favor one people at the expense of another.
Direct expression of these aspirations under the most brutal forms was
smothered, but the indirect expression of those ideas through literature or
concrete demands sometimes could appear. During the first half of the
existence, the Ministry of the Interior was the person who was the most
powerful in the
police was himself a Serb -- this was the period when the regime was extremely
centralized -- and this is the person who became actually the person who was
who repressed the Albanians and advocated that repression.
We can, therefore, see that these nationalistic tendencies always existed, and
that at one point they were expressed more openly. For example, at the end of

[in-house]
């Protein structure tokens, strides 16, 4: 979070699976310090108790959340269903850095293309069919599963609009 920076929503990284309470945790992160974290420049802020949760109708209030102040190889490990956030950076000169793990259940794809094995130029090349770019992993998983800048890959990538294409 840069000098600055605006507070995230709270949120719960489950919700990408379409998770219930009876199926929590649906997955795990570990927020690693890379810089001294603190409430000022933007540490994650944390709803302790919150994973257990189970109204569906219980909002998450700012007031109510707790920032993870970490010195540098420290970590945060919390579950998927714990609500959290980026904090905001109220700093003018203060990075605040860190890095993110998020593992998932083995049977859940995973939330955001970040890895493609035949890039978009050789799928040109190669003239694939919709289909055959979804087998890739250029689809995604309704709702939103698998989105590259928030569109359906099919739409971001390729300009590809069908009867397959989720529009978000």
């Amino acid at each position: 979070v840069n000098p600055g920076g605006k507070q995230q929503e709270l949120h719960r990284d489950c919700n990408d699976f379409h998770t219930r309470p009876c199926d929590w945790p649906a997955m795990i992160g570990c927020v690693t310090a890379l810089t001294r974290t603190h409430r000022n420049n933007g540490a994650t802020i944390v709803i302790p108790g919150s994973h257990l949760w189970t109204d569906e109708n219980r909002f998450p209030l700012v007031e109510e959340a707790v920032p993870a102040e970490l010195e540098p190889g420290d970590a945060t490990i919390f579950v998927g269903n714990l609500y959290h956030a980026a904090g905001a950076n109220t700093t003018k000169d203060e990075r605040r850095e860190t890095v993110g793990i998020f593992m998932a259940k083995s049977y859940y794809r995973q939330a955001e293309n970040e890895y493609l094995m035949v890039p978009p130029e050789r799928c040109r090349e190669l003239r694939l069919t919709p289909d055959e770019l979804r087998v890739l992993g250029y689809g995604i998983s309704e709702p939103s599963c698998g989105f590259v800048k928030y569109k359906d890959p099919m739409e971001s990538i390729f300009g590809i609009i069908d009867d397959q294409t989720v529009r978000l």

there was Dobrica Cosic who later on in 1992 was the President of the new
had, in fact, expressed various theses which earned him being removed from
being removed from the good graces of the government.
But, in principle, at that point it was not -- so long as the Yugoslav
was still in existence, it was not a question of demands for modifying or
borders of Yugoslavia, because they were borders which were satisfactory to the
had to do, rather, with demands...and relations among
the different nations within each of the republics.
These trends became more clear once Tito had died, that is, during the 1980s
which is when they began to be manifest; for example, having to do with the
Kosovo where there was a conflict between the Serbs and the Albanians when even
official press condemned the position of the Albanians and took the position
very much in favor of the Serbs.
The same thing held in literature at that time. We see people who are
presenting ideas from the point of view of Serbian nationalism, for example,
with the novel which was written by Vuk Draskovic called "The Knife", which
appeared in 1982.